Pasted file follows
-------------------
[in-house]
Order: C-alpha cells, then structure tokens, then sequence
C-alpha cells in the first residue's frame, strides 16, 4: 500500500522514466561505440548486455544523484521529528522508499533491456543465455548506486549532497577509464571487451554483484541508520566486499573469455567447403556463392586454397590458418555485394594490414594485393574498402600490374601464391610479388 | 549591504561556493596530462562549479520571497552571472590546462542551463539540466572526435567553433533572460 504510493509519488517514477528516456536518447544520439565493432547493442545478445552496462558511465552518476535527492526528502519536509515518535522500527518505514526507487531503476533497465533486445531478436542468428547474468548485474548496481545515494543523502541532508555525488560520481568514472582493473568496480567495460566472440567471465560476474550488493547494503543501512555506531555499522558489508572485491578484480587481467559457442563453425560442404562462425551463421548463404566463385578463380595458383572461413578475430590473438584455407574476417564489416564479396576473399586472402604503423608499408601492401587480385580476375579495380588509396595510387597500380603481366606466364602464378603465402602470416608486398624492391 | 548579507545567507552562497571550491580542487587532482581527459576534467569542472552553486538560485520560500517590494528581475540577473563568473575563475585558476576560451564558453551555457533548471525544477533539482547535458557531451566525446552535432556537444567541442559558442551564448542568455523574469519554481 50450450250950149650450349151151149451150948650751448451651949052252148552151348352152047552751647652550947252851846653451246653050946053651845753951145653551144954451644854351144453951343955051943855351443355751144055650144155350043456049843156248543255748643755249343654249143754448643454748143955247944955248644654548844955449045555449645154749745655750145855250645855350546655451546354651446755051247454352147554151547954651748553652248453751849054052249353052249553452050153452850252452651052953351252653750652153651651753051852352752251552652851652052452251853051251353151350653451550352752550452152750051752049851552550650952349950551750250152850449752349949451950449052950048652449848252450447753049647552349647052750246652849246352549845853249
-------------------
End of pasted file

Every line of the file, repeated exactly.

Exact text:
[in-house]
Order: C-alpha cells, then structure tokens, then sequence
C-alpha cells in the first residue's frame, strides 16, 4: 500500500522514466561505440548486455544523484521529528522508499533491456543465455548506486549532497577509464571487451554483484541508520566486499573469455567447403556463392586454397590458418555485394594490414594485393574498402600490374601464391610479388 | 549591504561556493596530462562549479520571497552571472590546462542551463539540466572526435567553433533572460 504510493509519488517514477528516456536518447544520439565493432547493442545478445552496462558511465552518476535527492526528502519536509515518535522500527518505514526507487531503476533497465533486445531478436542468428547474468548485474548496481545515494543523502541532508555525488560520481568514472582493473568496480567495460566472440567471465560476474550488493547494503543501512555506531555499522558489508572485491578484480587481467559457442563453425560442404562462425551463421548463404566463385578463380595458383572461413578475430590473438584455407574476417564489416564479396576473399586472402604503423608499408601492401587480385580476375579495380588509396595510387597500380603481366606466364602464378603465402602470416608486398624492391 | 548579507545567507552562497571550491580542487587532482581527459576534467569542472552553486538560485520560500517590494528581475540577473563568473575563475585558476576560451564558453551555457533548471525544477533539482547535458557531451566525446552535432556537444567541442559558442551564448542568455523574469519554481 50450450250950149650450349151151149451150948650751448451651949052252148552151348352152047552751647652550947252851846653451246653050946053651845753951145653551144954451644854351144453951343955051943855351443355751144055650144155350043456049843156248543255748643755249343654249143754448643454748143955247944955248644654548844955449045555449645154749745655750145855250645855350546655451546354651446755051247454352147554151547954651748553652248453751849054052249353052249553452050153452850252452651052953351252653750652153651651753051852352752251552652851652052452251853051251353151350653451550352752550452152750051752049851552550650952349950551750250152850449752349949451950449052950048652449848252450447753049647552349647052750246652849246352549845853249